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Tree in a Pot in a Windy Spot

Lizzie27Lizzie27 Posts: 11,203
I'd appreciate suggestions please for a suitable small tree  or large shrub for my daughter to grow in a pot on her south-east facing front patio. The house is on the side of a hill, high up and exposed to full sunshine and high winds (she's about 15-20 miles from the coast) in mid-Devon. She hasn't got a lot of money to spare and it's a rental property, hence the pot.
I'm a bit stumped, thought of olive, pittospermum, griselinia or laurel, any thoughts please?
North East Somerset - Clay soil over limestone


  • BorderlineBorderline Posts: 4,699
    Arbutus Unedo do well in containers. There are now smaller versions like Arbutus Unedo 'Compacta'. Leathery leaves stay evergreen and can withstand winds well.

    I suspect for the location a Polygala Myrtifolia shrub can do well there provided it is not too cold. They too cope well with windy positions. 
  • PosyPosy Posts: 3,601
    May I suggest you use a large pot with some very heavy material - stone or bricks - in the bottom? i have two standard bays and learned the hard way that a tree in leaf is very easy to blow over.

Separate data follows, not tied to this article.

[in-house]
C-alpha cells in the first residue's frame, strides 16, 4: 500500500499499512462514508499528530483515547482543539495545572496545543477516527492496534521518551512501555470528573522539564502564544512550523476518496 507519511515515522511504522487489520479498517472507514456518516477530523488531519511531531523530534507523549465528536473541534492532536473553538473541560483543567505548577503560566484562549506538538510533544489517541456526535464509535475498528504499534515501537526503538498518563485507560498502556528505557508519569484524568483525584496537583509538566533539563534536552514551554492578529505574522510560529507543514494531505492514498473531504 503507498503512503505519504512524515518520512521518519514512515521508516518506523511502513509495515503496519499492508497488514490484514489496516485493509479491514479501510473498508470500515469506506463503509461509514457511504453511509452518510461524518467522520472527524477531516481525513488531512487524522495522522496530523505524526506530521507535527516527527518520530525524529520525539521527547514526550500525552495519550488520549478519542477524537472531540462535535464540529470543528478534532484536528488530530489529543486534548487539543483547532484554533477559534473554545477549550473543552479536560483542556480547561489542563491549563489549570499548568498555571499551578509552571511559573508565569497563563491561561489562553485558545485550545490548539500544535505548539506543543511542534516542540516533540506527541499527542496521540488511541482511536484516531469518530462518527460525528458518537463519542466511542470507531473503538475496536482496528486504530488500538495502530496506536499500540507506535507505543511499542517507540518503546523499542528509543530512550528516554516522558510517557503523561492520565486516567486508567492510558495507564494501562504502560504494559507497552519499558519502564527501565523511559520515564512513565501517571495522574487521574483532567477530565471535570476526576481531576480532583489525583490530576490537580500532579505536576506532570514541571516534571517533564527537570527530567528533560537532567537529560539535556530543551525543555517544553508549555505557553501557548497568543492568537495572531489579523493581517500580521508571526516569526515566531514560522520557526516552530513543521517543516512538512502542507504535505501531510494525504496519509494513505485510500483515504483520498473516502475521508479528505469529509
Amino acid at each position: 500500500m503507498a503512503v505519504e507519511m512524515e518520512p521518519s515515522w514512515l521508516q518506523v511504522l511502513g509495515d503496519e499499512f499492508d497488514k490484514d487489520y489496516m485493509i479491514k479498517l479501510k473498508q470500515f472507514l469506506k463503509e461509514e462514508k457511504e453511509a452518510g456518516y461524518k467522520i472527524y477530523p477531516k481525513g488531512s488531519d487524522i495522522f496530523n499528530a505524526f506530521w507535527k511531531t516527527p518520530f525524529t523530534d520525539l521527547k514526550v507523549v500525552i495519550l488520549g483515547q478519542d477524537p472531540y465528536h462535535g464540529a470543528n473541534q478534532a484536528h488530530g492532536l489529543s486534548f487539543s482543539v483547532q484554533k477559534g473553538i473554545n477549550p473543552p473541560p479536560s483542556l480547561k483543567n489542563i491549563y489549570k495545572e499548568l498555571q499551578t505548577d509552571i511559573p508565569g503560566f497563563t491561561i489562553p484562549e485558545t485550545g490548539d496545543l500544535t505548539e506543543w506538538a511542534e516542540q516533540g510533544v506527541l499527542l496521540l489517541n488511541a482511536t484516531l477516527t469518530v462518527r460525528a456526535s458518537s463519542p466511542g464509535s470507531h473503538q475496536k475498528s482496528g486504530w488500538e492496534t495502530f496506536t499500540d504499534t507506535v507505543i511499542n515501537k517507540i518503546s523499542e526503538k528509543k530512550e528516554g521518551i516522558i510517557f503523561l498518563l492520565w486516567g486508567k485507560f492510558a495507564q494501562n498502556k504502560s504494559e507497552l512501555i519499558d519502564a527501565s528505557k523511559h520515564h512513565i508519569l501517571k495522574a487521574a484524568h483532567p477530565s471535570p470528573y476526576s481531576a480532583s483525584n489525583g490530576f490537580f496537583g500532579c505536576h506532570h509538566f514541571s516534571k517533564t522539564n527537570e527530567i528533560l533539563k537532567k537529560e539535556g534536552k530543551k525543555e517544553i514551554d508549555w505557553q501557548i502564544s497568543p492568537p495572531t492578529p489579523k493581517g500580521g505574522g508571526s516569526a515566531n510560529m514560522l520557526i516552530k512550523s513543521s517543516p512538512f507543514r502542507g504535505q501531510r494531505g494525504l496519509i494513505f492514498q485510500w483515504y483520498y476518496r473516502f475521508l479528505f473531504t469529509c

• Lizzie27Lizzie27 Posts: 11,203
    Thanks Borderline and Posy, I'll look into those suggestions. Bricks in the bottom of the pot had already occurred to me!!!
    North East Somerset - Clay soil over limestone
  • ObelixxObelixx Posts: 29,195
    Whatever she chooses she'll need to be vigilant with the watering cos of the added drying effects of wind on the foliage.
    Vendée - 20kms from Atlantic coast.
    "We don't stop playing because we grow old; we grow old because we stop playing." - George Bernard Shaw
  • Lizzie27Lizzie27 Posts: 11,203
    Yes, Obelixx, she's already talking about acquiring a hosepipe and putting a water butt on her shed. 
    North East Somerset - Clay soil over limestone
  • raisingirlraisingirl Posts: 6,662
    edited May 2021
    Well I'm 20 miles from the coast, high up in mid-Devon and I can't grow a laurel in a pot - the leaves burn. I'd suggest a deciduous type stands a better chance when it's windy. Although, having said that, my neighbour does have a rather bedraggled olive that is still alive - they are a bit more sheltered than us though and it's on a warm west facing patio.
    Phormiums will cope, if she likes something like that, or probably bamboo. Or lilac if she'd rather have something more floriferous, or weigela.
    “Light thinks it travels faster than anything but it is wrong. No matter how fast light travels, it finds the darkness has always got there first” 
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